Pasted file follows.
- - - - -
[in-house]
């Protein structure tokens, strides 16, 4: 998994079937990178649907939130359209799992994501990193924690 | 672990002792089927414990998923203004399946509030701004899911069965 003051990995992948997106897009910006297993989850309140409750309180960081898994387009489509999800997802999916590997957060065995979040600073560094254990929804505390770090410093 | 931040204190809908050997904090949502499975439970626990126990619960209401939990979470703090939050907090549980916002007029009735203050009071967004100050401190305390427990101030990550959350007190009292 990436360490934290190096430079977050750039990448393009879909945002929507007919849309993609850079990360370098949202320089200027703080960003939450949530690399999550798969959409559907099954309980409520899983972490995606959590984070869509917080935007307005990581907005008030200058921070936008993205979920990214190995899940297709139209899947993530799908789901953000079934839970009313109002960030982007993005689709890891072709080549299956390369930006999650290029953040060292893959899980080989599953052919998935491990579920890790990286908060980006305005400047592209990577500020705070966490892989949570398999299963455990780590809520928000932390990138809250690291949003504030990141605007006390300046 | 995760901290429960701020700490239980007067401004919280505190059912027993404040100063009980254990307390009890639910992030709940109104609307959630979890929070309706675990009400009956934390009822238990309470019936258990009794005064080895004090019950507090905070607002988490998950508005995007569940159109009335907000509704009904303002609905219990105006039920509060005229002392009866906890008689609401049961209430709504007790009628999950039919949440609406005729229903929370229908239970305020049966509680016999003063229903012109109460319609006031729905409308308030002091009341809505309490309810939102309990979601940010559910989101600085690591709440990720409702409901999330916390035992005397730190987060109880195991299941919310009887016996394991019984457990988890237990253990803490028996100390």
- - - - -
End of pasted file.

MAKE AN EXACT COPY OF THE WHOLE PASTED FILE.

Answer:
[in-house]
């Protein structure tokens, strides 16, 4: 998994079937990178649907939130359209799992994501990193924690 | 672990002792089927414990998923203004399946509030701004899911069965 003051990995992948997106897009910006297993989850309140409750309180960081898994387009489509999800997802999916590997957060065995979040600073560094254990929804505390770090410093 | 931040204190809908050997904090949502499975439970626990126990619960209401939990979470703090939050907090549980916002007029009735203050009071967004100050401190305390427990101030990550959350007190009292 990436360490934290190096430079977050750039990448393009879909945002929507007919849309993609850079990360370098949202320089200027703080960003939450949530690399999550798969959409559907099954309980409520899983972490995606959590984070869509917080935007307005990581907005008030200058921070936008993205979920990214190995899940297709139209899947993530799908789901953000079934839970009313109002960030982007993005689709890891072709080549299956390369930006999650290029953040060292893959899980080989599953052919998935491990579920890790990286908060980006305005400047592209990577500020705070966490892989949570398999299963455990780590809520928000932390990138809250690291949003504030990141605007006390300046 | 995760901290429960701020700490239980007067401004919280505190059912027993404040100063009980254990307390009890639910992030709940109104609307959630979890929070309706675990009400009956934390009822238990309470019936258990009794005064080895004090019950507090905070607002988490998950508005995007569940159109009335907000509704009904303002609905219990105006039920509060005229002392009866906890008689609401049961209430709504007790009628999950039919949440609406005729229903929370229908239970305020049966509680016999003063229903012109109460319609006031729905409308308030002091009341809505309490309810939102309990979601940010559910989101600085690591709440990720409702409901999330916390035992005397730190987060109880195991299941919310009887016996394991019984457990988890237990253990803490028996100390």